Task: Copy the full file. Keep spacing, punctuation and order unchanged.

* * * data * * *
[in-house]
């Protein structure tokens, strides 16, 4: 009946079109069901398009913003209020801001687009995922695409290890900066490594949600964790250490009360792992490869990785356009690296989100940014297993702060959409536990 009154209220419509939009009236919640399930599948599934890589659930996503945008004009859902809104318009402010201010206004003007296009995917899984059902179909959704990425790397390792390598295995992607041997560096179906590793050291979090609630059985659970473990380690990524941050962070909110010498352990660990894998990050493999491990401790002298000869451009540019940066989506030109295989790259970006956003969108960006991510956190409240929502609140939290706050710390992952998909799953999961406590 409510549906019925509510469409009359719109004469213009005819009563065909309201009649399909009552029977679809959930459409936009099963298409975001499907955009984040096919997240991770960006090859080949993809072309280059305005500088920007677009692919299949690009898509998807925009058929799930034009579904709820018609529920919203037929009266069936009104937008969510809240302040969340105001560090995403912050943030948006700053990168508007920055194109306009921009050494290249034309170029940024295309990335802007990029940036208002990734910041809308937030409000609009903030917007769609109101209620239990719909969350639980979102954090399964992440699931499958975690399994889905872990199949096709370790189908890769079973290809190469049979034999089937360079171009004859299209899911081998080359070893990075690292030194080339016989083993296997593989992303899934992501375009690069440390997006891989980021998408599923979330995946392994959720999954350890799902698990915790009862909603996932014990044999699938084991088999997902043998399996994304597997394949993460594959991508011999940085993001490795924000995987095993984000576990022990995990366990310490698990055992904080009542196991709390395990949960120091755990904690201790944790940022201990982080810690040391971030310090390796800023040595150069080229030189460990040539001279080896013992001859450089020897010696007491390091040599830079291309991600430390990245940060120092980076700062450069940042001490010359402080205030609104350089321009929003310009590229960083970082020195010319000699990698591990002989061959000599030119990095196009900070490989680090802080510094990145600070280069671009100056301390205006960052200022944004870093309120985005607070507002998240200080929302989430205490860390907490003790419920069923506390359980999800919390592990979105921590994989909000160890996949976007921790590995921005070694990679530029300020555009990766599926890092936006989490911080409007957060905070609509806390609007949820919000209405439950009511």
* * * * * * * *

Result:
[in-house]
């Protein structure tokens, strides 16, 4: 009946079109069901398009913003209020801001687009995922695409290890900066490594949600964790250490009360792992490869990785356009690296989100940014297993702060959409536990 009154209220419509939009009236919640399930599948599934890589659930996503945008004009859902809104318009402010201010206004003007296009995917899984059902179909959704990425790397390792390598295995992607041997560096179906590793050291979090609630059985659970473990380690990524941050962070909110010498352990660990894998990050493999491990401790002298000869451009540019940066989506030109295989790259970006956003969108960006991510956190409240929502609140939290706050710390992952998909799953999961406590 409510549906019925509510469409009359719109004469213009005819009563065909309201009649399909009552029977679809959930459409936009099963298409975001499907955009984040096919997240991770960006090859080949993809072309280059305005500088920007677009692919299949690009898509998807925009058929799930034009579904709820018609529920919203037929009266069936009104937008969510809240302040969340105001560090995403912050943030948006700053990168508007920055194109306009921009050494290249034309170029940024295309990335802007990029940036208002990734910041809308937030409000609009903030917007769609109101209620239990719909969350639980979102954090399964992440699931499958975690399994889905872990199949096709370790189908890769079973290809190469049979034999089937360079171009004859299209899911081998080359070893990075690292030194080339016989083993296997593989992303899934992501375009690069440390997006891989980021998408599923979330995946392994959720999954350890799902698990915790009862909603996932014990044999699938084991088999997902043998399996994304597997394949993460594959991508011999940085993001490795924000995987095993984000576990022990995990366990310490698990055992904080009542196991709390395990949960120091755990904690201790944790940022201990982080810690040391971030310090390796800023040595150069080229030189460990040539001279080896013992001859450089020897010696007491390091040599830079291309991600430390990245940060120092980076700062450069940042001490010359402080205030609104350089321009929003310009590229960083970082020195010319000699990698591990002989061959000599030119990095196009900070490989680090802080510094990145600070280069671009100056301390205006960052200022944004870093309120985005607070507002998240200080929302989430205490860390907490003790419920069923506390359980999800919390592990979105921590994989909000160890996949976007921790590995921005070694990679530029300020555009990766599926890092936006989490911080409007957060905070609509806390609007949820919000209405439950009511």